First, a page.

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Can someone explain why I get exit code 141 from the below?

#!/usr/bin/bash

set -o pipefail

zfs list | grep tank
echo a ${PIPESTATUS[@]}

zfs list | grep -q tank
echo b ${PIPESTATUS[@]}

cat /etc/passwd | grep -q root
echo c ${PIPESTATUS[@]}

I get

...
a 0 0
b 141 0
c 0 0

From my understanding exit code 141 is a failure, but the line above gives zero, so it should be success, I would say.

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2 Answers 2

up vote 10 down vote accepted

This is because grep -q exits immediately with a zero status as soon as a match is found. The zfs command is still writing to the pipe, but there is no reader (because grep has exited), so it is sent a SIGPIPE signal from the kernel and it exits with a status of 141.

Another common place where you see this behaviour is with head. e.g.

$ seq 1 10000 | head -1
1

$ echo ${PIPESTATUS[@]}
141 0

In this case, head read the first line and terminated which generated a SIGPIPE signal and seq exited with 141.

See "The Infamous SIGPIPE Signal" from The Linux Programmer's Guide.

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1  
Conventionally, an exit status N greater than 128 indicates the program was terminated by signal N - 128. Since SIGPIPE is signal 13, 141 - 128 = 13 indicates your program was ended by a SIGPIPE. –  chepner Oct 1 '13 at 16:15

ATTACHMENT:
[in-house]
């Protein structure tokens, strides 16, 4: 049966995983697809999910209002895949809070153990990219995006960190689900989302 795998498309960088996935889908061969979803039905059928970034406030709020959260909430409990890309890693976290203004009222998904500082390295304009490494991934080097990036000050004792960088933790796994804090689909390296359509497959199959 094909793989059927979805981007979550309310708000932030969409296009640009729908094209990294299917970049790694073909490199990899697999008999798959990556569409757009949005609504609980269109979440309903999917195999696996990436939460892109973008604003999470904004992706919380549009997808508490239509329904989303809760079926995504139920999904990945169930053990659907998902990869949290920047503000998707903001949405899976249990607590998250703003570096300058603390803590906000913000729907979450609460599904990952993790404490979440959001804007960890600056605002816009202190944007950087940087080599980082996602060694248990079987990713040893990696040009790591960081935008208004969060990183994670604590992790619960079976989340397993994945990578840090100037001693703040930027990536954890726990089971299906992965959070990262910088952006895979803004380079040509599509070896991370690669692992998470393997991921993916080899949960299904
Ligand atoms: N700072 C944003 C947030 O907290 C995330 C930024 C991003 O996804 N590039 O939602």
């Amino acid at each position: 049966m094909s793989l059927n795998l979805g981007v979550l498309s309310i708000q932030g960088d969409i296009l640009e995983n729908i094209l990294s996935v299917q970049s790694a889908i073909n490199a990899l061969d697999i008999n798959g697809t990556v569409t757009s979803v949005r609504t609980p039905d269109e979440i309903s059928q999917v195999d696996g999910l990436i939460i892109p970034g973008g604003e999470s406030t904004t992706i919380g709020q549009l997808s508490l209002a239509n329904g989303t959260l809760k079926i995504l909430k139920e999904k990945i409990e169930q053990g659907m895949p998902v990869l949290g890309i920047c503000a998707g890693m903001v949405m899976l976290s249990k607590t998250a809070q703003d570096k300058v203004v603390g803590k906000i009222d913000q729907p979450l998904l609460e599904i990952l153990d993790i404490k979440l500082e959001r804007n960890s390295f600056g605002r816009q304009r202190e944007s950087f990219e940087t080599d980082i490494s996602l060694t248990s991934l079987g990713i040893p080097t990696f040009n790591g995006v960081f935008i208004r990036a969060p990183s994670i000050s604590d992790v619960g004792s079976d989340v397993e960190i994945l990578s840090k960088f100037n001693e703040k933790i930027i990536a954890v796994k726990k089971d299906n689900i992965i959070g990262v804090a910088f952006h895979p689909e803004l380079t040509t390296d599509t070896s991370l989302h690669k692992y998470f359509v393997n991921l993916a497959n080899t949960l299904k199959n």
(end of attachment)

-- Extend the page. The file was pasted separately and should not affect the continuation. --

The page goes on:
Is there a way I can still use set -o pipefail and grep -q, as I would like to keep it, as I have lots of parsing from SSH. –  Sandra Schlichting Oct 1 '13 at 16:22
    
@chepner: It's not a matter of convention, it's matter of how shells deal with processes that exit due to a signal. For bash, it's 128 + signal_number, but other shells use other formulas. See this excellent post: unix.stackexchange.com/a/99134/9041 –  Flimm Aug 13 at 9:46

I'm not familiar with zfs list, but I guess it complains about its standard output being closed - grep -q exits immediately when a match is found, unlike grep.

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